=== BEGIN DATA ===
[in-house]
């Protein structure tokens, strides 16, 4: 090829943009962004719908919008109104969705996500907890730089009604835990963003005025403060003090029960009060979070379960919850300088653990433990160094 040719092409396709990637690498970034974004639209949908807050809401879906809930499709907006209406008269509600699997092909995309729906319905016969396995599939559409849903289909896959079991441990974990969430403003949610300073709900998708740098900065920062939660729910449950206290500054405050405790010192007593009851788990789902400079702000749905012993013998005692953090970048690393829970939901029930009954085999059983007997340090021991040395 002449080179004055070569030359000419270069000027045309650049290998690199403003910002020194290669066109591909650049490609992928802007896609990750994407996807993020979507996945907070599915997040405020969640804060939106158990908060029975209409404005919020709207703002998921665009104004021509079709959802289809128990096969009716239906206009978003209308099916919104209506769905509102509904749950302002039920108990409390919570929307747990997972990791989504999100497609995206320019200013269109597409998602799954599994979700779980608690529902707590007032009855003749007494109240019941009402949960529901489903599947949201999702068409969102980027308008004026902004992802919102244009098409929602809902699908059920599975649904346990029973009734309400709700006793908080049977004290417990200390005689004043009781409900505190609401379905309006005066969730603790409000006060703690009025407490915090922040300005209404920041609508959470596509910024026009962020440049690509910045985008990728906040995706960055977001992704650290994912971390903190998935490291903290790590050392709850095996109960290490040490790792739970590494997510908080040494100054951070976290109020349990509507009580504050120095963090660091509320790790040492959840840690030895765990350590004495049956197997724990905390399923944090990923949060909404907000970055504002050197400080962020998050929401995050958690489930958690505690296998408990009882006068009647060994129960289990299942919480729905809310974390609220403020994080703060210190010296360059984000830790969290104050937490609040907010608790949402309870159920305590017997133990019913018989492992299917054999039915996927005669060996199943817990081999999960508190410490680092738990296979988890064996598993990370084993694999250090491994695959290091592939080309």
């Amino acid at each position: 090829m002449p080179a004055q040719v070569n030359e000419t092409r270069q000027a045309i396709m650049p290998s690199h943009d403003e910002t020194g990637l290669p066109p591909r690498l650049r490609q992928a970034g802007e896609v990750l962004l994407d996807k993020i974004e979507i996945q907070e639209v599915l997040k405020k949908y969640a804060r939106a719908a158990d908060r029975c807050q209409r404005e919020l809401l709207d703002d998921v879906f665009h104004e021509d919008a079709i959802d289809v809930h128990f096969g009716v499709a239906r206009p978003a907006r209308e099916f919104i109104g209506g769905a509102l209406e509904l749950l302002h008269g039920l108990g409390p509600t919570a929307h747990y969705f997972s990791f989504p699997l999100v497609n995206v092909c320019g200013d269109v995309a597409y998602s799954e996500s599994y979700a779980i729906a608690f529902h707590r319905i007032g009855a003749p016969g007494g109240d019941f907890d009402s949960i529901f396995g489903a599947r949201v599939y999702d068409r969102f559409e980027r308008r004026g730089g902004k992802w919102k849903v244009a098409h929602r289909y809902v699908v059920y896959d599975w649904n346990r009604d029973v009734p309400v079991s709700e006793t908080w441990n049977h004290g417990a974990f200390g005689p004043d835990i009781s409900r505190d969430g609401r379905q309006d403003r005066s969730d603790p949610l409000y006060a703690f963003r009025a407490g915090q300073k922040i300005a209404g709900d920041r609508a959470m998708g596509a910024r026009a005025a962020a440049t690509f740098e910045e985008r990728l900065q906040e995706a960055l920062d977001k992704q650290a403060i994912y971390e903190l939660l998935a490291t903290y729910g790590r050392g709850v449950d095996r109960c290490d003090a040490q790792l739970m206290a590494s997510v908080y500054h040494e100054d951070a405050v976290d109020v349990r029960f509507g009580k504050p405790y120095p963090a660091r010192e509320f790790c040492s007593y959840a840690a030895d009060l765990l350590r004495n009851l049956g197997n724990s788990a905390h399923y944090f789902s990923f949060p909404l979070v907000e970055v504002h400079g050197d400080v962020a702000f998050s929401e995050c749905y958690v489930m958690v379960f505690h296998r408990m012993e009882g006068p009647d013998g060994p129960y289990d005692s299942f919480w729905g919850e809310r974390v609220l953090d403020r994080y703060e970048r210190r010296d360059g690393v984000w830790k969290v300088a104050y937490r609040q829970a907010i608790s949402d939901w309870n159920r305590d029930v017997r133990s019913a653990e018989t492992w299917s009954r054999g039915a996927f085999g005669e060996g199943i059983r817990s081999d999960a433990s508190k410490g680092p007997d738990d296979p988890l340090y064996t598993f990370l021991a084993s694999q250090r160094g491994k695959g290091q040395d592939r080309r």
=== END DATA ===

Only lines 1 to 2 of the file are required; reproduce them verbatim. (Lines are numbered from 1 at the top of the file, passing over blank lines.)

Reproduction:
[in-house]
């Protein structure tokens, strides 16, 4: 090829943009962004719908919008109104969705996500907890730089009604835990963003005025403060003090029960009060979070379960919850300088653990433990160094 040719092409396709990637690498970034974004639209949908807050809401879906809930499709907006209406008269509600699997092909995309729906319905016969396995599939559409849903289909896959079991441990974990969430403003949610300073709900998708740098900065920062939660729910449950206290500054405050405790010192007593009851788990789902400079702000749905012993013998005692953090970048690393829970939901029930009954085999059983007997340090021991040395 002449080179004055070569030359000419270069000027045309650049290998690199403003910002020194290669066109591909650049490609992928802007896609990750994407996807993020979507996945907070599915997040405020969640804060939106158990908060029975209409404005919020709207703002998921665009104004021509079709959802289809128990096969009716239906206009978003209308099916919104209506769905509102509904749950302002039920108990409390919570929307747990997972990791989504999100497609995206320019200013269109597409998602799954599994979700779980608690529902707590007032009855003749007494109240019941009402949960529901489903599947949201999702068409969102980027308008004026902004992802919102244009098409929602809902699908059920599975649904346990029973009734309400709700006793908080049977004290417990200390005689004043009781409900505190609401379905309006005066969730603790409000006060703690009025407490915090922040300005209404920041609508959470596509910024026009962020440049690509910045985008990728906040995706960055977001992704650290994912971390903190998935490291903290790590050392709850095996109960290490040490790792739970590494997510908080040494100054951070976290109020349990509507009580504050120095963090660091509320790790040492959840840690030895765990350590004495049956197997724990905390399923944090990923949060909404907000970055504002050197400080962020998050929401995050958690489930958690505690296998408990009882006068009647060994129960289990299942919480729905809310974390609220403020994080703060210190010296360059984000830790969290104050937490609040907010608790949402309870159920305590017997133990019913018989492992299917054999039915996927005669060996199943817990081999999960508190410490680092738990296979988890064996598993990370084993694999250090491994695959290091592939080309």